E2 family is an essential component of ubiquitination cascade, which interacts with ubiquitin-activating enzymes (E1) and ubiquitin-protein ligases (E3) for coordinately recognizing and degrading specific target proteins [14, 15]. Ubiquitin-conjugating enzyme E2M (UBE2M), an essential member of the E2 family, is located in chromosome 19q13.43. Increasing evidence shows that UBE2M expression is upregulated in many malignancies, including osteosarcoma , urothelial carcinoma , and intrahepatic cholangiocarcinoma , suggesting that UBE2M might be associated with onset and progression of human cancers. However, the biological function and underlying mechanism of UBE2M in HCC remain undetermined.
In this context, the present study is designed to explore the significance of UBE2M in HCC. Here we showed that UBE2M was upregulated and correlated with poor prognosis in HCC patients. Furthermore, we validated that UBE2M promoted HCC proliferation by stabilizing β-catenin and upregulating cyclin D1 expression in vitro and in vivo. Our findings provide a rationale for the clinical application of UBE2M-based strategy for HCC prevention and treatment.
UBE2M enriches in HCC tissues and cell lines
To identify the genes that highly expressed in HCC, we previously performed an Agilent Human mRNA microarray in 7 pairs of HCC specimens (GSE101728). The results showed that UBE2M was significantly overexpressed in tumor tissues as compared to matched non-tumor tissues (Figure 1A, fold change = 2.33; P < 0.001). Next, IHC staining on 90 pairs of HCC tissues was performed to verify UBE2M expression. We found that the UBE2M expression in HCC tissues was significantly higher than that in matched tumor-free tissues using a pair-wise comparison analysis (7.28 ± 3.66 vs. 4.02 ± 3.56; Figure 1B, 1C and Supplementary Figure 1; P < 0.001), which is consistent with the data in The Cancer Genome Atlas (TCGA; Figure 1D, P < 0.0001). Further analysis revealed that sixty-two patients have upregulated UBE2M expression in HCC compared to the non-tumor tissues. Kaplan-Meier survival curves showed that high UBE2M expression was correlated with poor overall survival (OS; Figure 1E, P = 0.032) and disease-free survival (DFS; Figure 1F, P = 0.002). Consistent with our results, analysis with TCGA dataset also demonstrated that upregulated UBE2M was correlated with a poor OS (Figure 1G, P = 0.00083) and DFS (Figure 1H, P = 0.003).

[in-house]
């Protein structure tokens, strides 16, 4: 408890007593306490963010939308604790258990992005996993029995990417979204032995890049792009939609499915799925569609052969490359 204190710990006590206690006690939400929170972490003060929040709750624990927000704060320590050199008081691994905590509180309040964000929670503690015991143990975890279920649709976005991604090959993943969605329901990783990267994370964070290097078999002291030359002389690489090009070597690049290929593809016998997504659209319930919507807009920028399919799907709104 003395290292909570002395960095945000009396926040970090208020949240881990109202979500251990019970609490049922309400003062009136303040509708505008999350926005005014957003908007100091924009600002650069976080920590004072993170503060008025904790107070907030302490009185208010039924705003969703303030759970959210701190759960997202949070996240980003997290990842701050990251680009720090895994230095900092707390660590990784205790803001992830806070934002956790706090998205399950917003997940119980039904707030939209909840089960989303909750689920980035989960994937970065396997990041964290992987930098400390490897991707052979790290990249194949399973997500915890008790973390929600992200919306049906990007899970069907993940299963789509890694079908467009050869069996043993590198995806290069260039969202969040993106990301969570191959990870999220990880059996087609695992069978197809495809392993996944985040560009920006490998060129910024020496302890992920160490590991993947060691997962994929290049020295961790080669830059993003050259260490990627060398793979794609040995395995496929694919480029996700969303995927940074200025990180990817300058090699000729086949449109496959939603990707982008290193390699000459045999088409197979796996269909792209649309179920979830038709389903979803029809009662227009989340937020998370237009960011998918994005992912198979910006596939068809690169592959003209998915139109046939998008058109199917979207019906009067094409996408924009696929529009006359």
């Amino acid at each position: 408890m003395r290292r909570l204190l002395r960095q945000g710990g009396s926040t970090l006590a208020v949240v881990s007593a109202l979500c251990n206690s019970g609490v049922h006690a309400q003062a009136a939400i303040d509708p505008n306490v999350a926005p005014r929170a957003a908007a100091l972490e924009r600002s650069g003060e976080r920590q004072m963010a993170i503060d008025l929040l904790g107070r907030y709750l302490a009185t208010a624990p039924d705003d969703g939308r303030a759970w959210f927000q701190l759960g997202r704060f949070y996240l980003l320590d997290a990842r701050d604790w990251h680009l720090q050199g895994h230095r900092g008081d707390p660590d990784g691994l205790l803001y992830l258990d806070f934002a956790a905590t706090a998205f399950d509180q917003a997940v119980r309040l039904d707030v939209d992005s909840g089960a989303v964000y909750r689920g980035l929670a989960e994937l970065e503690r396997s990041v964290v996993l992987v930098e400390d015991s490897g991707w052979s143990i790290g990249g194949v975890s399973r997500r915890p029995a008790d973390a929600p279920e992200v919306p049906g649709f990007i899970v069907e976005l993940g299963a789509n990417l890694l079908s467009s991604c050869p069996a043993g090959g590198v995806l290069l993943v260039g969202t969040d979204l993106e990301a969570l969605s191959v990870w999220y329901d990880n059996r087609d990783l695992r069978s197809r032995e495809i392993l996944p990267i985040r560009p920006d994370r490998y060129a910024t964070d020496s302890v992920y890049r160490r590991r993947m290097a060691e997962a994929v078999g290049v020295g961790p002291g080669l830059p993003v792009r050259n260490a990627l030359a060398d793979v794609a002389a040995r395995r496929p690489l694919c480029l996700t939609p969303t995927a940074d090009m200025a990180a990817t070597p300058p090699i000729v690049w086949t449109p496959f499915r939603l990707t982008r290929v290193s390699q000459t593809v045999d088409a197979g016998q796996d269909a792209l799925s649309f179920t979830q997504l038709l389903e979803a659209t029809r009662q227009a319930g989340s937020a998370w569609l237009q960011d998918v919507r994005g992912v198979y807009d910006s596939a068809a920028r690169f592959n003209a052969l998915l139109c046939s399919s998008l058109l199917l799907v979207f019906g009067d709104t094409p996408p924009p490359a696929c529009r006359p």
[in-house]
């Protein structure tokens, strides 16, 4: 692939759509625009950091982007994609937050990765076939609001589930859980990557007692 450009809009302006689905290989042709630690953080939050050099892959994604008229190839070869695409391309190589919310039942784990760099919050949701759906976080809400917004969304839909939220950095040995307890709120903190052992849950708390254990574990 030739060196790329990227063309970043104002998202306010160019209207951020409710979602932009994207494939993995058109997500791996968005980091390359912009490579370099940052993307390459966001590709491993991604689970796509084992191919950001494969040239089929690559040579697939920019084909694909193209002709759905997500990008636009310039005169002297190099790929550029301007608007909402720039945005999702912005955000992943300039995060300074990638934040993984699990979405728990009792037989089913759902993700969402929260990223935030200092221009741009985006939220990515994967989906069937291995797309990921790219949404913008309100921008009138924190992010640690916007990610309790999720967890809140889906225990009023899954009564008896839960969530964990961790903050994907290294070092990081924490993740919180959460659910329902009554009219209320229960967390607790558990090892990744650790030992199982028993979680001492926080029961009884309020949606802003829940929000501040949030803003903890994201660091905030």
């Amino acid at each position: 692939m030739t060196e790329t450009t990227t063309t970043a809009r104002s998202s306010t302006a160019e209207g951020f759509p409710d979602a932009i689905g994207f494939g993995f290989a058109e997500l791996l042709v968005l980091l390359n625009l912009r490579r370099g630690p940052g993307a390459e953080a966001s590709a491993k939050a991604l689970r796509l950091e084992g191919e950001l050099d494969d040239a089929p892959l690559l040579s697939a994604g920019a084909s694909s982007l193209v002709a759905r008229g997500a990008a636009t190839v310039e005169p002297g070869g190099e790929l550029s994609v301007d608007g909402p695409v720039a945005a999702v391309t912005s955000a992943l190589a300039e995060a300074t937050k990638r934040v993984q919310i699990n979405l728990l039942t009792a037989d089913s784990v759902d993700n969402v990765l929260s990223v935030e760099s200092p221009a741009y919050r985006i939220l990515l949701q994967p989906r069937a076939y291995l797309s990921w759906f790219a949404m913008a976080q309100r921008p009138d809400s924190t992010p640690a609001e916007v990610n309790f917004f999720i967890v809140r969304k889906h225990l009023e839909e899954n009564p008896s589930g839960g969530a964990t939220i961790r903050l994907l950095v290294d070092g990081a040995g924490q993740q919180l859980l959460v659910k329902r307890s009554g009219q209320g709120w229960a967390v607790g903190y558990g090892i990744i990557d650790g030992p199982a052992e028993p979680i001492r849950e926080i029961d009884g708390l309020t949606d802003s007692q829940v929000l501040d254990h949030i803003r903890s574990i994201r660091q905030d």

Figure 1. Overexpressed UBE2M in HCC tissues and cell lines. (A) Heatmap showing differential expression of genes in 7 paired HCC tissues using a mRNA microarray. (B) Representative images showing UBE2M expression in HCC and paired non-tumor tissues (Scale bar, 400 μm in the upper panel, and 100 μm in the lower panel). (C) UBE2M expression in HCC and paired non-tumor tissues using a pair-wise comparison analysis (***P < 0.001). (D) UBE2M expression in 371 HCC and 50 non-tumor tissues obtained from The Cancer Genome Atlas (TCGA) database (****P < 0.0001, Student’s t-test). Adapted from UALCAN: http://ualcan.path.uab.edu/index.html. (E) A Kaplan-Meier plot showing the overall survival rate of HCC patients with low- and high-UBE2M expression in our HCC cohort (P = 0.0318, log-rank test). (F) A Kaplan-Meier plot showing the disease-free survival of HCC patients with low- and high-UBE2M expression in our HCC cohort (P = 0.0019, log-rank test). (G) A Kaplan-Meier plot showing the overall survival rate of HCC patients with low- and high-UBE2M expression in TCGA database (P = 0.00083, log-rank test; TPM, transcript per million). Adapted from GEPIA: http://gepia.cancer-pku.cn/index.html. (H) A Kaplan-Meier plot showing the disease-free survival of HCC patients with low- and high-UBE2M expression in TCGA database (P = 0.003, log-rank test). Adapted from GEPIA: http://gepia.cancer-pku.cn/index.html. (I) UBE2M protein expression in 8 pairs of HCC tissues by Western blotting (N, non-tumor; T, tumor). (J) UBE2M protein expression in five HCC cell lines and normal hepatocytes L02 by Western blotting.